Even if you’re not scrabbling around for a reason to dismiss an opinion poll because you don’t like its findings, it can be surprising, even baffling, that a poll of only 1,000 people or so is meant to be enough to judge the views of a whole country.
How can that be? The mathematics behind sampling is old, well-established and straightforward enough to be taught in schools. But if you’re not familiar with it then, in my experience, it’s usually a more intuitive explanation that you’re after rather than a step-by-step explanation of the detailed maths.
Pioneering pollster George Gallup had a simple, powerful analogy. Imagine you have a bowl of soup in front of you. How much of the soup do you need to taste before you are confident what the whole bowl will taste like? Very little. Less than one complete spoonful, even.
Sure, you need to swirl around the soup, especially if it has pieces in it (the soup equivalent of random sampling). But then you can take just a tiny amount of soup and make a confident prediction about the taste of the whole bowl.
Adolphe Quetelet, the nineteenth-century inventor of the body mass index (BMI) and the concept of ‘the average person’, had a more upmarket version of this, although not developed about polling specifically:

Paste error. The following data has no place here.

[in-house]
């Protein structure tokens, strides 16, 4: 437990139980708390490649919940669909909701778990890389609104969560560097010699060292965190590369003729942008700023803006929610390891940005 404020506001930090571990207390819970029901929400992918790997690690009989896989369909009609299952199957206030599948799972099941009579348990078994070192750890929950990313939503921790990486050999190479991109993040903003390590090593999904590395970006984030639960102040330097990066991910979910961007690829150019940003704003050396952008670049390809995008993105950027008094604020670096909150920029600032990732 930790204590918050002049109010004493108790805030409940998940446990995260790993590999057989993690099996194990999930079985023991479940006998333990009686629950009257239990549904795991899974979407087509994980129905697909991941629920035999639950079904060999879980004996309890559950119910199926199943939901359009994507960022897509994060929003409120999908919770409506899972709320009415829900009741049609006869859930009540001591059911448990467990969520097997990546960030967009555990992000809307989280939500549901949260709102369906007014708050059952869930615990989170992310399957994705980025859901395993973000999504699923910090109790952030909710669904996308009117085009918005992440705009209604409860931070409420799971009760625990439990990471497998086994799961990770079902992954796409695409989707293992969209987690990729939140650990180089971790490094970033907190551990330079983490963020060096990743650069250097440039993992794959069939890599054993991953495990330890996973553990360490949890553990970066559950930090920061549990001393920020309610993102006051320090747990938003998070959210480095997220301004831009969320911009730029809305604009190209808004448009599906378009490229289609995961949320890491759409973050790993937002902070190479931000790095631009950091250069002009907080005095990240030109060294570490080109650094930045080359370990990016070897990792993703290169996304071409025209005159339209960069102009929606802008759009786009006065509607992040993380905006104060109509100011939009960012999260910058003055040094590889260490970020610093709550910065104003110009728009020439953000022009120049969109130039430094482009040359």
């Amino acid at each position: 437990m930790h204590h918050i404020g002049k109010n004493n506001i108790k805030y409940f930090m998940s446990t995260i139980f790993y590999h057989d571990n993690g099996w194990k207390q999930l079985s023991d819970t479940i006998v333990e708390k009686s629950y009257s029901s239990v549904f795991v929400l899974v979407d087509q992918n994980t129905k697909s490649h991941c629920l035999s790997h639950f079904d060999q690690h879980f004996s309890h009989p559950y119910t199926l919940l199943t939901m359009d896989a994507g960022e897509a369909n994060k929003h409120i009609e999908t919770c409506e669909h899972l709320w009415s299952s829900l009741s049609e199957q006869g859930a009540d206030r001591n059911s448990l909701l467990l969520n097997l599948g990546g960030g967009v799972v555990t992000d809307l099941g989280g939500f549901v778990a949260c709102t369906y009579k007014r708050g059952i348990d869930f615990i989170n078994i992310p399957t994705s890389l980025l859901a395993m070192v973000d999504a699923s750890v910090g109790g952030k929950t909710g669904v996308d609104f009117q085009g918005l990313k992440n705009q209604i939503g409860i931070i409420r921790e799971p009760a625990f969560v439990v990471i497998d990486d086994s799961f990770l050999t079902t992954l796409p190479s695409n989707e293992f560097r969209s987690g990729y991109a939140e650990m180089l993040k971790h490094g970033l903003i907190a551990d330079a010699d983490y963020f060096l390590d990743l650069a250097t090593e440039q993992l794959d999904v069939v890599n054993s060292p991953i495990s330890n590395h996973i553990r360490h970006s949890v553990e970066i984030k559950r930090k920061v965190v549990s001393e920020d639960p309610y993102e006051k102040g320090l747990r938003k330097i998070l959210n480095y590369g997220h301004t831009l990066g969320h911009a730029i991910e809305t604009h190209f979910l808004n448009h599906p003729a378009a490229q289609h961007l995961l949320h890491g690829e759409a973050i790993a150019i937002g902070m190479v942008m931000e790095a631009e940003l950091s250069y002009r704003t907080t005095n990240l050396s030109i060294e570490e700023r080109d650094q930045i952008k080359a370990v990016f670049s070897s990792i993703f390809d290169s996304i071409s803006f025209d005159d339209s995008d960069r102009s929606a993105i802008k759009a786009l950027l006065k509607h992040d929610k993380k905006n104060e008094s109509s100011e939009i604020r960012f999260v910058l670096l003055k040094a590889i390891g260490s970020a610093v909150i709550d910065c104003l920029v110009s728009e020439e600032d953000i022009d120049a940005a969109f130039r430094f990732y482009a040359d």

Must I drink the whole bottle in order to judge the quality of the wine?
Returning to soup, now imagine replacing the soup bowl with a giant vat of soup. Once again, some vigorous swirling may be required. But once again, you will be confident you know what the soup is like from the tiny proportion you eat. Whether it is a bowl or a vat of soup you are tasting does not make much difference to how much you need
to eat to be confident you know what the soup is like.
Hence that 1,000 or so sample is enough whether you are polling, say, the UK or the USA with its much larger population. Having lots more soup in your receptacle (people in the country) doesn’t require you to taste lots more soup (poll lots more people) to discover the taste (the public’s views).
It is the same with medicine. A blood test takes a tiny portion of your blood, yet those few drops are sufficient. Medical staff never say ‘we’ll take double the usual amount of blood today so that we can be really sure about the results.’
Which is why, just as you don’t worry about how little blood has been taken from you to test, you shouldn’t worry about a poll ‘only’ sampling 1,000 people. There’s plenty more that needs to be got right when doing a poll. But when done right, that is indeed enough to measure the views of the country.
To find out more about how opinion polls work, including what the margin of error on polls really means, see my new book out in April, Polling Unpacked: the history, uses and abuses of political opinion polls.